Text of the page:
The Guardian reported that British tech companies Enterprise, Chess Systems and Blighter have put their heads together and developed a device that "can knock an unmanned aerial vehicle out of the sky by turning it off in midair."
Decidedly unique uses for drones that have made it into the news sparked the effort, reported the Guardian, citing events like that time an unmanned aerial vehicle (UAV) delivered heroin and various other sundries to a prison yard.
Liteye, a U.S. company working with the overseas manufacturers, presented the drone death ray at the Commercial UAV Expo in Vegas. Their product is called the Anti-UAV Defense System, or AUDS, and it presents—as the Guardian reported—"like a particularly menacing pair of weather vanes."
While "death ray" might bring to mind something like a laser cannon, AUDS is actually a radio gun—focused radio antennas which have been calibrated to interfere with the frequency that links a drone to its controller. It essentially cuts the invisible tether that ties a drone to its pilot.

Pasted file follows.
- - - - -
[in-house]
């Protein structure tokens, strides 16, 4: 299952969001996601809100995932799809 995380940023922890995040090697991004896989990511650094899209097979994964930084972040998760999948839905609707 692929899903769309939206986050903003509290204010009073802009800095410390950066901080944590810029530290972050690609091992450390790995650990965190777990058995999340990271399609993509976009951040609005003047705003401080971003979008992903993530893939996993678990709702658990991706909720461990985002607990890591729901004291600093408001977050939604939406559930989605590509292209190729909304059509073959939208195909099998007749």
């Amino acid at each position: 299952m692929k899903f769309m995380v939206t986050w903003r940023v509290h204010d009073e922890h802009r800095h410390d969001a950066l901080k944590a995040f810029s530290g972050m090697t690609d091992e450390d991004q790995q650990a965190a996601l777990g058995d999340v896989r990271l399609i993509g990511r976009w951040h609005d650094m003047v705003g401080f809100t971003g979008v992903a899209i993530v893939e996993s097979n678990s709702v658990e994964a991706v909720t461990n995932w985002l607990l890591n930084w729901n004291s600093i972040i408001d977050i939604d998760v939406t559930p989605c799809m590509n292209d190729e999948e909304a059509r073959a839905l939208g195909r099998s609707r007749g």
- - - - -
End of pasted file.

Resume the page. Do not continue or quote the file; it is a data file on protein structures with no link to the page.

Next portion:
Liteye's Rick Sondag told the Guardian that he thinks the device might actually be good for fending off more stringent anti-drone government regulations, as it would give officials a means to "critical infrastructure," eliminating the need to "pass laws that will hamper progress and hamper current use.
As the military is already testing practical applications of drone swarms, we think the drone death ray may have arrived right on time.